Magical Rooms

My pastor asked me to “fix up” the church library.  It was in need of some updating, and hasn’t really even been used much lately.  When my daughter, Solanna, and I first meandered in the modest space, she proclaimed her obvious reason for its abandonment: “Ooh! This place majorly needs new carpet!”  Well, that’s not in the budget, but the elders were happy to let me order a beginning installment of new books.  That’s like giving a five-year-old a twenty dollar bill and free reign in a candy store.  Things were looken’ up! …until I took a look around.  About 25% of the library space was filled with media—not the kind of media you’re thinking.  There were numerous shelves overtaken by cassette tape collections of audio studies and sermons, as well as an extensive VHS collection.    The carpet was starting to look pretty. I already knew that my version of updating with printed books is becoming everyone else’s dinosaur.  Future church libraries, if they keep them, will probably have more e-readers than printed books.  That saddens me a bit.  As I looked around, packing up large containers full of Veggie Tales and Ligonier cassette studies, I found I was amongst a cloud of witnesses that went before me.  I dusted off many treasures that have surely passed through hands of members from our church who are now with the Lord.  E-reader’s can’t offer this kind of intimacy. I’m really hoping I can revive the community that a library offers in my church.  As you suggest and lend books, you share more than just knowledge.  Seth Godin made a good point that the librarian is an important tool in which we need to keep.  My school librarians were always kind of intimidating; and the Dewey Decimal system made me cringe.  I’m happy to say goodbye to the card catalog.  With the internet and interactive ebooks, today’s reader can conduct quick, independent research.  Tim Challies talks a lot about how these mediated devices of technology have isolated their owners.  We might have magical books, but we’re losing magical rooms. Here is the challenge for the church librarian.  Can we act as a human mediator of reading material?  Can I get to know my fellow congregants better to understand their reading needs?  Am I researched enough to know what is available to them?  Can I connect them with other people in the church who may help, or have similar interests?  Can I get the younger crowd to look passed the ugly carpet and see the magical room? Many churches today have some sort of coffee-room to encourage community.  I’m a lover of all rooms with coffee.  But I think we are missing the point.  Coffee rooms in churches are usually missing the barista.  And my church library has been missing a librarian.  Hopefully I can focus on using my resources to point our small covenant community to the Ultimate Mediator, Jesus Christ.  Technology changes the usefulness of VHS and cassette tapes.  But even if we do ever have the resources for ipads and Kindles, I’m also holding onto many of the treasures I found that will never lose value.  And look out Pilgrim Presbyterian people; I’m going to be looking for your hands to put them in. My Inspiration:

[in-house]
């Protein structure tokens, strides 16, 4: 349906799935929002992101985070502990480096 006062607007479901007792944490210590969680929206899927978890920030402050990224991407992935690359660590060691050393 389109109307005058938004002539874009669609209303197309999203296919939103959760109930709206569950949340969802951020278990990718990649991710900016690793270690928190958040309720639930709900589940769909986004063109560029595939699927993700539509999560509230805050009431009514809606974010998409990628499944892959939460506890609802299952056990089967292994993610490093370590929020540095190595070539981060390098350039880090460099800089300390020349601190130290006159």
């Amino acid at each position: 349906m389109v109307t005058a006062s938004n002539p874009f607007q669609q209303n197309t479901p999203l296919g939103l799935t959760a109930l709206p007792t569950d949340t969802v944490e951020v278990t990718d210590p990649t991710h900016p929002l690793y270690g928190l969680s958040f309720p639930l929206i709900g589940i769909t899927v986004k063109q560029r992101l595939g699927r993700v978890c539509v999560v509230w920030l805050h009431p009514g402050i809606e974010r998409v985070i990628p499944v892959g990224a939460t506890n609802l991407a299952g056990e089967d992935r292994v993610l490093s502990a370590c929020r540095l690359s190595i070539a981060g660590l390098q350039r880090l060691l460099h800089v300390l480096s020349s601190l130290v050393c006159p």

Miss Loon is our librarian, She hides behind the shelves, And often cries out. “Louder!” When we’re reading to ourselves.
(Hooray for Diffendoofer Day!, Dr. Suess, Jack Prelutsky & Lane Smith)